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by Marshall Brain | March 25, 2010 How cool would it be to have a secret passage or a secret room in your house? This video shows you several different options:
Liquid to Light Designer Ed Chew takes a green step in the right direction with the TetraBox lamp, a light object made from discarded drink packets that would have otherwise ended up in landfills already packed to the brim. The design is achieved by unfolding the packets and refolding them into hexagonal and pentagonal sections that are then pieced together to form a geodesic sphere or any other desired shape.
Tumidei is more than just a furniture company – they construct modern and relatively inexpensive (no, not cheap) pieces of furniture that they also create compositions from – interior design photos that you can use to shape your own space. These lofted bedroom interiors are brilliantly varied and are great space-saving solutions for cramped bedrooms. A lot of these lofted interiors are clearly designed for children and teens in terms of sizes, colors and material quality. They incorporate elements needed for a student office, plenty of clothing, game and toy storage and stairs that older people might not be as eager to climb. For a small space (and a small person) one could really see the appeal of fitting everything in.
The tiny cottage may have a big future, if a recent open house in Berkeley is any indication. Some 500 visitors, including state and local elected officials, environmental leaders, representatives of the buildings trades, academics, neighbors and the just-plain-curious, flocked to a new, 420-square-foot cottage to examine it as a possible wave of the future. Light glows from inside the tiny cottage built by New Avenue Homes in the West Berkeley backyard of Karen Chapple, a UC Berkeley associate professor of city and regional planning who is studying how many such homes could be built around area BART stations and their potential economic impacts.
Similar to May and June’s installments of “Evergreen Homes” — a series of monthly posts in which I spotlight great green homes from my home state of Washington — I’m moving away from the green building hotbed of Seattle to feature projects further afield in locales like the San Juan Islands and Walla Walla .
Good things come to those who wait – particularly in a work of uniquely detailed and highly curved architecture. Nearly a decade in the making, this structure by Robert Harvey Oshatz is much like a tree house – lofted toward the top of the canopy around it – only bigger, grander, more complex and curved than most any tree house in the world. The perimeter of the structure is pushed out into the forest around it, curving in and out to create views as well as a sense of intimacy with the coniferous and deciduous tree cover. The wood and metal detailing is incredible in its variety and customization – each piece designed to fit a particular form and function. Wood and stone carry naturalistic themes from the outside in and even the metal looks naturally rusted. The curved, organic mix of materials continues to the interior of this elevated forest home – a conceptual play on the fluidity and complexity of music (the source of inspiration for the architect and client in the design).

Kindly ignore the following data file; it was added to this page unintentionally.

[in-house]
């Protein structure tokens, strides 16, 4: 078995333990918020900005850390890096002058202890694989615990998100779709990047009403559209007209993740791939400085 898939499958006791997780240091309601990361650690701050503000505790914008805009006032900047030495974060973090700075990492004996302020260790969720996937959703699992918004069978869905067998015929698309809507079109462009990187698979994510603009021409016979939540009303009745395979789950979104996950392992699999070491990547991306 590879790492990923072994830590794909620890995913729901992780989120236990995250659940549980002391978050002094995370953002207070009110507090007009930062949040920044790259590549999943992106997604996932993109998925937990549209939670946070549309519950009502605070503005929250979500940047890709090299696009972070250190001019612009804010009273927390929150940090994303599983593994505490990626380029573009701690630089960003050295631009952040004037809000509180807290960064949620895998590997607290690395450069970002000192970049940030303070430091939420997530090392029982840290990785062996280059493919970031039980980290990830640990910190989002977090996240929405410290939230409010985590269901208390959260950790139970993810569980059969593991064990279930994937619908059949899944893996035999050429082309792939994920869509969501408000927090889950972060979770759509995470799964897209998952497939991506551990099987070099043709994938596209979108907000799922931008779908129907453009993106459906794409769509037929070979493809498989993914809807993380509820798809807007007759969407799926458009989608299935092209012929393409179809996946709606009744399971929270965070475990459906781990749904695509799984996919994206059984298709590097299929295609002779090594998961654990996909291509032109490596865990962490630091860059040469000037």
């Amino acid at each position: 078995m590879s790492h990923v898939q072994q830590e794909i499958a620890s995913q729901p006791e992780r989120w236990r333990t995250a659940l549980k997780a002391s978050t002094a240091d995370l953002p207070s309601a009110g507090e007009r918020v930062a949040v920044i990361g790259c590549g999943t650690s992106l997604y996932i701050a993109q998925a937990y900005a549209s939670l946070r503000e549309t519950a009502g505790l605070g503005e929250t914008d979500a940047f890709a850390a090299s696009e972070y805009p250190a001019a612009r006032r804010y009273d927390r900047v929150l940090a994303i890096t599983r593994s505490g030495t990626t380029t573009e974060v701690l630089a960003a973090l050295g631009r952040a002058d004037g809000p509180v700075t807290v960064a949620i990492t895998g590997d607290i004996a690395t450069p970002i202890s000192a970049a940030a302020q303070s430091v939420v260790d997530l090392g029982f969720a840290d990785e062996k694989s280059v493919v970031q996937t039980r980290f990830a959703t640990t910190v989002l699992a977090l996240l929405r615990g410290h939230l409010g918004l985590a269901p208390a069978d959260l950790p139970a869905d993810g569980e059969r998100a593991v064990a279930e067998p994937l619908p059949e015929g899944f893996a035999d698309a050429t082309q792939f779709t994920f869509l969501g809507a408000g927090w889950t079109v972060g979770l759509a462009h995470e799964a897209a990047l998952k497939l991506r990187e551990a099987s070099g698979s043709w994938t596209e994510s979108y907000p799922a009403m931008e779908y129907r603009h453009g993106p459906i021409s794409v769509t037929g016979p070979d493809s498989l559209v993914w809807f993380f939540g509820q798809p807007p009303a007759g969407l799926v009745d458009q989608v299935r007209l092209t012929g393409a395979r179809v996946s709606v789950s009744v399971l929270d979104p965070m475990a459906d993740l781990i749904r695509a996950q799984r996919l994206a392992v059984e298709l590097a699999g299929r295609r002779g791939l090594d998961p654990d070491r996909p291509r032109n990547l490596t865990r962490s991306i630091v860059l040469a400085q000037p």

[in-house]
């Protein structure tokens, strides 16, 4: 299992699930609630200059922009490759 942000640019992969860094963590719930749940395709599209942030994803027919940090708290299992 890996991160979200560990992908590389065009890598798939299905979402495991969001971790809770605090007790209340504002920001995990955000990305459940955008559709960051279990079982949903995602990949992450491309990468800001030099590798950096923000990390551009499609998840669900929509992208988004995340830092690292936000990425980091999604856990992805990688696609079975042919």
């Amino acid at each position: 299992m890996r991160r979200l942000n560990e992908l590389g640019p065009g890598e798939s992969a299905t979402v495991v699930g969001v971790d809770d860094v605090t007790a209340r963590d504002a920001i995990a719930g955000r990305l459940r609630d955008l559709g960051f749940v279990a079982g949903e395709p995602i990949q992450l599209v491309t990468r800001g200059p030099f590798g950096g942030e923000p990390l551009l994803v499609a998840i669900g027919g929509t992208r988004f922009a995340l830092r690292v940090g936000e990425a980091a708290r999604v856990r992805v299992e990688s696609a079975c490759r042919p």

Songs for when you’re stuck in the friend zone…
It’s time again for childhood and adulthood to collide in a most delicious way!
There are two basic methods to test for how done your meat is while you are cooking it – use a meat thermometer, or press on the meat with your finger tips. The problem with the meat thermometer approach is that when you poke a hole into the meat with a thermometer, it can let juices escape, juices that you would rather have stay in the meat.
Breakfast is my favorite meal.
Posted on November 01, 2011 in Bed, Bath & Kitchen , Decor & Furniture , Organise & Personalise by Simone
As much as I love the word, I have to admit it makes me suspicious. Just this week I won a “free” vacation, but the fine print says I need to send in a cashier's check to claim my prize. Sadly, “free” is usually a sneaky way to clean out my wallet.
It has been long since we posted our last free font collection (see: 20 Free Handwritten Fonts and 21 Incredible Fonts That Shouldn’t Be Free ), so we decided it’s a high time to do one more. The use of retro and vintage themes in design is still very popular, so it’s always good to have a big font collection.